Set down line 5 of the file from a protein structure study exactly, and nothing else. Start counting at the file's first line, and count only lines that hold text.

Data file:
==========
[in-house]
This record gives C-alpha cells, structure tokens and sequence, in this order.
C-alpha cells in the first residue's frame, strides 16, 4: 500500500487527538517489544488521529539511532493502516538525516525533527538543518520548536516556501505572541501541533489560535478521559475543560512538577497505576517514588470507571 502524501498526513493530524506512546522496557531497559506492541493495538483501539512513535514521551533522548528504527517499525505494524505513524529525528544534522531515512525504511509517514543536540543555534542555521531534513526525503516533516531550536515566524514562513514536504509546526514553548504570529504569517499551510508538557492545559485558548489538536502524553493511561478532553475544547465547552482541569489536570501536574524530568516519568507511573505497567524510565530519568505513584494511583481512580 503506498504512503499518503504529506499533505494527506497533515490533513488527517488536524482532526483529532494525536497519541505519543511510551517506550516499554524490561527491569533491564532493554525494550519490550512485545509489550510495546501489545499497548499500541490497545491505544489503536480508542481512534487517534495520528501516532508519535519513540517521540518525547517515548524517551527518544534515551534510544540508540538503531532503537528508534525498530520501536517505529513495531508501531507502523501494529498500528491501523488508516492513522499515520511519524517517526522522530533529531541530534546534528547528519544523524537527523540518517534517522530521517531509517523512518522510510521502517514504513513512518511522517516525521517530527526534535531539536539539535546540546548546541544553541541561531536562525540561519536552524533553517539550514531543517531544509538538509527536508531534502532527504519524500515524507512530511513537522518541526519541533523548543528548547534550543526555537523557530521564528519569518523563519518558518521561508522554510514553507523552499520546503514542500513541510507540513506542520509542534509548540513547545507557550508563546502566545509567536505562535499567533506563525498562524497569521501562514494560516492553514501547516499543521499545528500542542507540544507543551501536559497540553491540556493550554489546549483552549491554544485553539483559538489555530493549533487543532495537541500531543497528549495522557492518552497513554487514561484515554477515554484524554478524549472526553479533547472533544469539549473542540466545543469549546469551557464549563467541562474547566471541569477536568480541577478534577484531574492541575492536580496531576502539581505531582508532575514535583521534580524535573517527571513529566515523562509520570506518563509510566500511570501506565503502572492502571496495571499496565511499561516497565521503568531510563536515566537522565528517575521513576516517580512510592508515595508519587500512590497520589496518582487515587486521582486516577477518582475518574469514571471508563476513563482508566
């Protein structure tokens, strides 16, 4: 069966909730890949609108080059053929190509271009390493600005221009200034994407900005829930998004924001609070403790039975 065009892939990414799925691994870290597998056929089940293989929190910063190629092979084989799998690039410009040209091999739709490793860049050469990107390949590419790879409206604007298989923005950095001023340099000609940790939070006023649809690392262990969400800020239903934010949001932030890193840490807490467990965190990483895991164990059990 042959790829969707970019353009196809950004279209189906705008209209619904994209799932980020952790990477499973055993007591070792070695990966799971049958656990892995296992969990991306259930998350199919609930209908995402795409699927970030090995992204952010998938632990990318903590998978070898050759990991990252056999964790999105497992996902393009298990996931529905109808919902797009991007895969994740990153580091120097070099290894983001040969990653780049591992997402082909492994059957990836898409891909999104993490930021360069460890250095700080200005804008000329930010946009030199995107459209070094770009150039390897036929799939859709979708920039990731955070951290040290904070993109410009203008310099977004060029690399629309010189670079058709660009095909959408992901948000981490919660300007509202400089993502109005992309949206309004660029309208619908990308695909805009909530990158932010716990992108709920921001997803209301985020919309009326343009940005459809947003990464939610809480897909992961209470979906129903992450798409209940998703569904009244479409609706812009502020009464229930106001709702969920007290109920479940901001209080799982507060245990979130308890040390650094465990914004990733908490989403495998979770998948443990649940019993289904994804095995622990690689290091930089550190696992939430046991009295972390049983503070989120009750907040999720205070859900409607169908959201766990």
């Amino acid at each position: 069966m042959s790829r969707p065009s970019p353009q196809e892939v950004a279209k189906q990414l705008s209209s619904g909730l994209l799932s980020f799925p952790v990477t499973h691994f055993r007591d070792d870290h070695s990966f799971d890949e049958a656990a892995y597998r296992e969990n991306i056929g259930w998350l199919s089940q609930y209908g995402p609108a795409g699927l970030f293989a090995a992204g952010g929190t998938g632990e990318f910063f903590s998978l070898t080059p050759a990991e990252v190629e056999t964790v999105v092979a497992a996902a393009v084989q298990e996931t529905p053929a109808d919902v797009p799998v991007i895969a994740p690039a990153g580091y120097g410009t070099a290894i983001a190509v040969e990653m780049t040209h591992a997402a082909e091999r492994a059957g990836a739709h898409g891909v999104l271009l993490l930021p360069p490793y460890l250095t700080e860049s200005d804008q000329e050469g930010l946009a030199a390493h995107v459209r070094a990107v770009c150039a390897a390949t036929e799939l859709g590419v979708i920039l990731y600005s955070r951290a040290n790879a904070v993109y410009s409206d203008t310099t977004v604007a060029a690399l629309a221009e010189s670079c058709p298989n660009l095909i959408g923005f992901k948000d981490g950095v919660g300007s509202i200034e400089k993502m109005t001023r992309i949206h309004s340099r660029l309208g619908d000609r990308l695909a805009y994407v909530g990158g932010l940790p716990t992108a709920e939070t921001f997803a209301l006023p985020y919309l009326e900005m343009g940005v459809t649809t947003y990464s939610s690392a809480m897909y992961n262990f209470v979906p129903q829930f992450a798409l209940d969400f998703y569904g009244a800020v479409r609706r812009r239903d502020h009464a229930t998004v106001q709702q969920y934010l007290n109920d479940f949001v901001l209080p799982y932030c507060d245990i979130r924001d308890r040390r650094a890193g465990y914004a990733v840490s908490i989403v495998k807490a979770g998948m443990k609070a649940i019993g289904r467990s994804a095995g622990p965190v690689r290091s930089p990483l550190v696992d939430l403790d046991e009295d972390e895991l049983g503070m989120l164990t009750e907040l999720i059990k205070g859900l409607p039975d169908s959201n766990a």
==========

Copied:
């Amino acid at each position: 069966m042959s790829r969707p065009s970019p353009q196809e892939v950004a279209k189906q990414l705008s209209s619904g909730l994209l799932s980020f799925p952790v990477t499973h691994f055993r007591d070792d870290h070695s990966f799971d890949e049958a656990a892995y597998r296992e969990n991306i056929g259930w998350l199919s089940q609930y209908g995402p609108a795409g699927l970030f293989a090995a992204g952010g929190t998938g632990e990318f910063f903590s998978l070898t080059p050759a990991e990252v190629e056999t964790v999105v092979a497992a996902a393009v084989q298990e996931t529905p053929a109808d919902v797009p799998v991007i895969a994740p690039a990153g580091y120097g410009t070099a290894i983001a190509v040969e990653m780049t040209h591992a997402a082909e091999r492994a059957g990836a739709h898409g891909v999104l271009l993490l930021p360069p490793y460890l250095t700080e860049s200005d804008q000329e050469g930010l946009a030199a390493h995107v459209r070094a990107v770009c150039a390897a390949t036929e799939l859709g590419v979708i920039l990731y600005s955070r951290a040290n790879a904070v993109y410009s409206d203008t310099t977004v604007a060029a690399l629309a221009e010189s670079c058709p298989n660009l095909i959408g923005f992901k948000d981490g950095v919660g300007s509202i200034e400089k993502m109005t001023r992309i949206h309004s340099r660029l309208g619908d000609r990308l695909a805009y994407v909530g990158g932010l940790p716990t992108a709920e939070t921001f997803a209301l006023p985020y919309l009326e900005m343009g940005v459809t649809t947003y990464s939610s690392a809480m897909y992961n262990f209470v979906p129903q829930f992450a798409l209940d969400f998703y569904g009244a800020v479409r609706r812009r239903d502020h009464a229930t998004v106001q709702q969920y934010l007290n109920d479940f949001v901001l209080p799982y932030c507060d245990i979130r924001d308890r040390r650094a890193g465990y914004a990733v840490s908490i989403v495998k807490a979770g998948m443990k609070a649940i019993g289904r467990s994804a095995g622990p965190v690689r290091s930089p990483l550190v696992d939430l403790d046991e009295d972390e895991l049983g503070m989120l164990t009750e907040l999720i059990k205070g859900l409607p039975d169908s959201n766990a």